Why study Photography?

GCSE Photography is a course which gives you a wide range of creative, exciting and stimulating opportunities to explore your interests in taking and manipulating photographs. You will develop creative, imaginative and practical skills and learn to appreciate photography produced in a range of  different times and cultures

What will I study?

The course will explore a range of methods of making photographs such as digital photography, darkroom photography and other techniques such as manual photograph manipulation, pinhole camera photography and storyboarding. Students will have the opportunity to develop skills in portraiture, location photography, studio photography, experimental imagery, installation, documentary photography, photo-journalism, animation and fashion photography. Students will also study the ways in which meanings, ideas and intentions relevant to photography can be communicated including the use of colour, line, form, tone, texture, shape, pattern, composition, scale, sequence, surface and contrast.

How will I study?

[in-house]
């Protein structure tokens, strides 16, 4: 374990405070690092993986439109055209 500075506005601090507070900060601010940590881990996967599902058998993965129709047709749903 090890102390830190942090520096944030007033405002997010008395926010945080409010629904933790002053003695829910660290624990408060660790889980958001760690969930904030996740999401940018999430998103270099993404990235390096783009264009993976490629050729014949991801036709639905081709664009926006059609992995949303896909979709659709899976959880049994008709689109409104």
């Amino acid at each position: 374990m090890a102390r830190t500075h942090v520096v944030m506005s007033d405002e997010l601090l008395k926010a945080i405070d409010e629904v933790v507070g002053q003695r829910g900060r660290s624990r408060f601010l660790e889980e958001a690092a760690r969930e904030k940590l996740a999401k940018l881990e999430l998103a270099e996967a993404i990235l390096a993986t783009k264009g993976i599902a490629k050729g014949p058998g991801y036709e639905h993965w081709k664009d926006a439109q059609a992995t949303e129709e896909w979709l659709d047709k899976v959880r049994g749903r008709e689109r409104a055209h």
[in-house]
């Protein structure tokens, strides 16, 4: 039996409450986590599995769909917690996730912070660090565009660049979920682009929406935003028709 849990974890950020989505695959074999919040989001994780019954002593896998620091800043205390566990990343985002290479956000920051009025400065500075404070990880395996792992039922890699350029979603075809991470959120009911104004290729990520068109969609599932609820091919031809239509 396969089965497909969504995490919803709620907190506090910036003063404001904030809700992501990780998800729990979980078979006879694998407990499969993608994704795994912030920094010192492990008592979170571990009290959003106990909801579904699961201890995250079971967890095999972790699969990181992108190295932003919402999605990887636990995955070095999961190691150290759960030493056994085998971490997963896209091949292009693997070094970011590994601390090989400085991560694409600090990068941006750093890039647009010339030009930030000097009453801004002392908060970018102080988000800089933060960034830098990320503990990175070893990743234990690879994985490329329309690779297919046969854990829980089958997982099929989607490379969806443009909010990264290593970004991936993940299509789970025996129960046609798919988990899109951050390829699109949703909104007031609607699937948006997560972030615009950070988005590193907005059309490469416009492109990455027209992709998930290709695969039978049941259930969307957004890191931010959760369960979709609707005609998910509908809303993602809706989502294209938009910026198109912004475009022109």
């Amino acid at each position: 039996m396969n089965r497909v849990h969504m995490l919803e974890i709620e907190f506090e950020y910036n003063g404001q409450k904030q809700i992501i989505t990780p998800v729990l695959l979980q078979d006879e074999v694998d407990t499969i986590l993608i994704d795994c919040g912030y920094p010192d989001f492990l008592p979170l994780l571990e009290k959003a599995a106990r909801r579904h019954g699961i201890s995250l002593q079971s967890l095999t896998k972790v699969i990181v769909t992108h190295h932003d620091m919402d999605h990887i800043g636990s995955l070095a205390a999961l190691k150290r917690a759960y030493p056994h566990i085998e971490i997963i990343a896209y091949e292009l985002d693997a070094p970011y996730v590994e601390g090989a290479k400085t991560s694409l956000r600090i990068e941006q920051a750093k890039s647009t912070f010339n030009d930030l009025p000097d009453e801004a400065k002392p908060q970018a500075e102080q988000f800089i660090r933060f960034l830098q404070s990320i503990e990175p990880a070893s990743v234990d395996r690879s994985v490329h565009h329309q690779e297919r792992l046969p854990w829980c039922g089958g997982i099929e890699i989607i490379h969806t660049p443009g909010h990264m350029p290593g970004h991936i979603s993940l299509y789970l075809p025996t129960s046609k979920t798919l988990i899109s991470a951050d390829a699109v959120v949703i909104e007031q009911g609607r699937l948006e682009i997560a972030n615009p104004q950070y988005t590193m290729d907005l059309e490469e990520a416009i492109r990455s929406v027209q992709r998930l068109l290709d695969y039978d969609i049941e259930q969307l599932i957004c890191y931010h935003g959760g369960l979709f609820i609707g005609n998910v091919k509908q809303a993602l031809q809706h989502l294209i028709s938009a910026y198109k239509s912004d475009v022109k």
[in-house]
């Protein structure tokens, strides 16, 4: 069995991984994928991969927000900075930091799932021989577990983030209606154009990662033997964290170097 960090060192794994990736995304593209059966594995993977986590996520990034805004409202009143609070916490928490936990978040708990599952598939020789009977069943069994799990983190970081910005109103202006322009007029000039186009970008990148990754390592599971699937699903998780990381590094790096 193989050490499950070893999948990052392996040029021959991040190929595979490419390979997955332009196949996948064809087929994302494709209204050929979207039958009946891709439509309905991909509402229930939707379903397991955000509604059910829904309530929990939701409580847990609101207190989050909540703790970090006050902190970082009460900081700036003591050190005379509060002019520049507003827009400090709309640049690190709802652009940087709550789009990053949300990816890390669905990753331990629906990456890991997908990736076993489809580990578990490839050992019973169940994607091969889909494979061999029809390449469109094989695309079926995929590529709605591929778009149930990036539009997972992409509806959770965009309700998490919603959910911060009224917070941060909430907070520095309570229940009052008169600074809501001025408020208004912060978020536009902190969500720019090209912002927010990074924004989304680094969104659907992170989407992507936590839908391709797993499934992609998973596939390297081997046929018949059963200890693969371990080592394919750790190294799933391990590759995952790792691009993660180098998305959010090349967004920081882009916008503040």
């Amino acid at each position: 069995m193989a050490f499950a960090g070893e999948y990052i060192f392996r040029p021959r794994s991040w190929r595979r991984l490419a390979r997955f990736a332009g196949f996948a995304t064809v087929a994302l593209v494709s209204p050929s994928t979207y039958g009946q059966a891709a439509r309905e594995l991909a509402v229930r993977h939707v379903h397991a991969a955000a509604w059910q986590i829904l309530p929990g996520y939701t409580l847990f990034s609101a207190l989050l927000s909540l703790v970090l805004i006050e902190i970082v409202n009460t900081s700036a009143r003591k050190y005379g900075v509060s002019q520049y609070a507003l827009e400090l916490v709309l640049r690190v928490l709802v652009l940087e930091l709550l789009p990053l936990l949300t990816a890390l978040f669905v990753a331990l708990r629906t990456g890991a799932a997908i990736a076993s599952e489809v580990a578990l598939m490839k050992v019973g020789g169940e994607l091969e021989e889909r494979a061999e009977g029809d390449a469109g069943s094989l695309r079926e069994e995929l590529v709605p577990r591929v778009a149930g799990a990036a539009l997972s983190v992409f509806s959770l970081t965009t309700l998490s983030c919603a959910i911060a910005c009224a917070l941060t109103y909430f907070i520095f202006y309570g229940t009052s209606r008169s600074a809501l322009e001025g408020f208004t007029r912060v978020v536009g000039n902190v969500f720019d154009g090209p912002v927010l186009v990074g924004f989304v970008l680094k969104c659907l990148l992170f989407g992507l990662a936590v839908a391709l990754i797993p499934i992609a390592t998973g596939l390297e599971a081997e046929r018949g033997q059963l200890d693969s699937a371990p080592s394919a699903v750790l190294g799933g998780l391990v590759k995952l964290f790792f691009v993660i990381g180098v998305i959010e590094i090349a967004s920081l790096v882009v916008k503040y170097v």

• Unit 1: Portfolio of Work (60% of your final grade). During the course you will be expected to complete a number of theme- based projects for Unit 1. You will explore, experiment and develop ideas in your photographic sketchbook towards a series of final photographic outcomes. 
  • Unit 2: Externally Set Task (40% of your final grade). The Exam board, AQA, will set a question paper containing a selection of starting points/themes. You will then have three months to research, experiment and develop ideas in order to produce a piece of artwork in the exam.

How will my work be assessed?

 Throughout the course you will be assessed on the following criteria:

  • Developing ideas through investigations informed by contextual and other sources demonstrating analytical and cultural understanding.
  • Refining ideas through experimenting and selecting appropriate resources, media, materials, techniques and processes.
  • Recording ideas, observations and insights relevant to their intentions in visual and/or other forms.
  • Presenting a personal, informed and meaningful response demonstrating critical and analytical understanding, realising intentions and, where appropriate, making connections between visual, written, oral or other elements.

Please see Mr Bowen for more information.